Colour Blind for a Cause…

June 30th, 2011

There are about 20 or more different awareness colour ribbons, each representing a different type of cancer (ex. the most familiar colour that people recognize is pink for breast cancer). Around the time that I was going through treatments, one day I was surfing the net and landed on a chat room message board that consisted of a lot of people diagnosed and or living with cancer. I remember reading through most of the postings and the majority came from people that seemed angry that their “colour” (representing the type of cancer they have), was not given its fair share of exposure, funding and recognition as some other ones.

Being a cancer patient myself at the time and reading through these complaints from a majority of people; I had a mixed reaction towards this. The colour representing my cancer, lymphoma, is lime green. However, I did not feel that the type of cancer that I had was any more important than that of someone elses. The way I saw and continue to see it is that even though each cancer patient may be diagnosed with a different type of cancer, they share more similarities together than their differences. They can share similarities in their pain, symptoms resulting from their chemo and radiation therapies notably hair loss, nausea, loss of appetite, fatigue to name a few. Knowing that there are so many things connecting cancer patients and their similar struggle it seemed to make no sense to me to have this all separated by a simple ribbon and colour.

I then felt and continue to feel that we should live in a time when every person comes together and the money raised for cancer funding gets fairly distributed to each cause. Because each cause is equally as important as the next one. We need to focus less on separating patients and funding by colour and create awareness for all. I do not mean to come across as anti-ribbon, it’s just the opposite. If colours are used to create awareness for causes that’s fine as long as there is no separation. No hierarchy amongst them. That’s why that day I became colour blind. I decided that I would support all causes.

5 Responses to “Colour Blind for a Cause…”

  1. I agree totally on that. as long as people are in fact taught that ALL cancers are equally deadly and need some funds for fighting them, is the only matter here. Any disease that our killing our people, need funding for the scientist to find a cure for.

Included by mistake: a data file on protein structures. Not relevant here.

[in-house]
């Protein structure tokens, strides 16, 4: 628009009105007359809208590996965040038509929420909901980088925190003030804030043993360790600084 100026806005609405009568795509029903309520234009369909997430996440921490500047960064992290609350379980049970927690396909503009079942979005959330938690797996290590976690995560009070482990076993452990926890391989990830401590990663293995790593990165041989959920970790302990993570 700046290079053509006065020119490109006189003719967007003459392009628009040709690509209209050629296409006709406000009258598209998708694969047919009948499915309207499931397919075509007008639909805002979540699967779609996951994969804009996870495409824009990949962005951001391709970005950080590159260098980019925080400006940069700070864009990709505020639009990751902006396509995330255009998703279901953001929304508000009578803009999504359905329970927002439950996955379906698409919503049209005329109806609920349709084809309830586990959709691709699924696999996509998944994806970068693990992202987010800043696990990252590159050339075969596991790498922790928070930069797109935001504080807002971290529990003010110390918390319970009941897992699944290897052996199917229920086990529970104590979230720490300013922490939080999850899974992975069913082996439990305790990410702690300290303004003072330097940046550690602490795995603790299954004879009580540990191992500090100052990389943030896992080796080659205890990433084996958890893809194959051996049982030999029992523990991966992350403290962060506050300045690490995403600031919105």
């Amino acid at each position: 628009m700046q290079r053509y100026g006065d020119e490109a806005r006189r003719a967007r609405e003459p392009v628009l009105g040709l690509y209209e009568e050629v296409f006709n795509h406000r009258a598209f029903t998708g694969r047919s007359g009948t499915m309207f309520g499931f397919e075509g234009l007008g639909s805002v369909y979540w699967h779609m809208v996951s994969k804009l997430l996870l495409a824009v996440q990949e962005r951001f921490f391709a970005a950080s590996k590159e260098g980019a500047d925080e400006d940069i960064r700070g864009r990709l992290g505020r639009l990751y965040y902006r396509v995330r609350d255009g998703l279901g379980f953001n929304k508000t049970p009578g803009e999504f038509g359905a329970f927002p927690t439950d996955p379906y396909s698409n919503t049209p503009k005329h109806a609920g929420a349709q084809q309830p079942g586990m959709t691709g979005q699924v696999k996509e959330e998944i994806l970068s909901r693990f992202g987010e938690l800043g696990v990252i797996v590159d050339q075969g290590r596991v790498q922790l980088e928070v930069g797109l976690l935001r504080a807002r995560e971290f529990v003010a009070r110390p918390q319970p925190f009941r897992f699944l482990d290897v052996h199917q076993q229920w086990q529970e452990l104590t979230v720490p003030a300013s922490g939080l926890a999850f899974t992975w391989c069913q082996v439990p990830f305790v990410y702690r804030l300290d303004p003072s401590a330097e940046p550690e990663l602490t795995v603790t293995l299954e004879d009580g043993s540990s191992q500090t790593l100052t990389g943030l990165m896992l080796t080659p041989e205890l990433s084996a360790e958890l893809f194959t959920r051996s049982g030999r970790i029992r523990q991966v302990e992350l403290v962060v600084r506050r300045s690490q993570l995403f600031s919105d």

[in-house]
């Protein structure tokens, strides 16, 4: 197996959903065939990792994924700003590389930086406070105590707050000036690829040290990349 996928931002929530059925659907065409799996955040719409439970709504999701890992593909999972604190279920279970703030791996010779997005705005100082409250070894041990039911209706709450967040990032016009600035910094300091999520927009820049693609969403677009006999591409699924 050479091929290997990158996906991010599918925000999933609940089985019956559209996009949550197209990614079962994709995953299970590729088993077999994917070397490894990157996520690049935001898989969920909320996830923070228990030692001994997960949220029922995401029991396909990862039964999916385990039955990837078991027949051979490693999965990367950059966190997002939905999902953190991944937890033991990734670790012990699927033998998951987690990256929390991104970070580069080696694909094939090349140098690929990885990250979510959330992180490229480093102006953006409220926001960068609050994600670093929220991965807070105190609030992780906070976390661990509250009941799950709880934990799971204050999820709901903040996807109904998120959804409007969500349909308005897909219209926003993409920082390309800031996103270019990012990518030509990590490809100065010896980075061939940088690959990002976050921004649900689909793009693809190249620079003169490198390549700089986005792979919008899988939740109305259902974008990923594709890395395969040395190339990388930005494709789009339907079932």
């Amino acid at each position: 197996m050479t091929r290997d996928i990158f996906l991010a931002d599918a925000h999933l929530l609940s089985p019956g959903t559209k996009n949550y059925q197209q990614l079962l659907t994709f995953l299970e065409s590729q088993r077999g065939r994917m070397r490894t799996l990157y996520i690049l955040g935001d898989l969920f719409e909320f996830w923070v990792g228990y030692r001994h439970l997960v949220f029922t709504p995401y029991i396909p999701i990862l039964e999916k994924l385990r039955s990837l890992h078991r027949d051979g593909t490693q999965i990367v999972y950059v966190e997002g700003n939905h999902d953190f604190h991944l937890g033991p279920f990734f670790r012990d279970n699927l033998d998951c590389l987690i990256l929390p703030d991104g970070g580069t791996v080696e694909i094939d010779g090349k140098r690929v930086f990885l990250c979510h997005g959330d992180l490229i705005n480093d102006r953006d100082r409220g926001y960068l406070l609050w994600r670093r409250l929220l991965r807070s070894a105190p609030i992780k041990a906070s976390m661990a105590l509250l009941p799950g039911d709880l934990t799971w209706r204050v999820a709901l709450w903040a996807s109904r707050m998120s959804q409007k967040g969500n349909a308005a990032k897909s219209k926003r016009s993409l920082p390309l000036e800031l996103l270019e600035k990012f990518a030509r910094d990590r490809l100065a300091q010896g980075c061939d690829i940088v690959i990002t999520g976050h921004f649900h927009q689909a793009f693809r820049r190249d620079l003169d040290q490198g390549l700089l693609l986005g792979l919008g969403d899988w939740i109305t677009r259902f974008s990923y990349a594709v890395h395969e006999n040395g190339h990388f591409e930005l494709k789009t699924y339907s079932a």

2. says:

    I agree 100%. Each person’s story and case is unique and important in it’s own way and should not be compared to anyone else. Every life is worth something.

  3. Bhagwant Singh says:

    Good article Paul and I agree with you totally. We must fight collectively for the cause of Cancer without labeling the different names to it. Collectively we must contribute to fight with this disease called Cancer. It is not important what is the name it is called with. I will support totally for the cause you have chosen.

  4. CoOlIe says:

    Get me a t-shirt!!!! Love it and what it stands for!

  5. SS says:

    I am totally in agreement that people must be aware of the greater good rather than their own sole recovery. Funding for Cancer research continues to be an important topic. I would like to offer a different perspective, with all due respect. Not all Cancer is created equally. Some are in remission (“curable”) and some are difficult to remit (“incurable”) at the moment. The goal is certainly to offer a larger total pie of funding for global research but the reality is the more common and more lethal a condition the more aggressive and more pressing the need for therapies are. At the risk of seeming insensitive, if the condition is rare it is very difficult to assess what is “fairly distributed”. Since I am the only one of me that there is, it will always seem unfair that “my” cause doesn’t get the same funding as “yours” but the unfortunate truth is that there is not an infinite fund of resources and since common things happen commonly, those are the causes that will receive the majority of the attention and funding. I believe this is where the misguided notion of cancer seperatism was born.

    If you look at this list:

    Common causes receive the bulk of the funding. Is this considered unfair distribution? It depends on your perspective. In my mind, the push should be to grow the pie as large as possible as HP said but we must be careful to understand that if a certain condition gets 1/8th of the pie now, they will likely still get the same portion of a larger one.

    At the end of the day, We cancertainly meet our “personal” needs by helping everyone.

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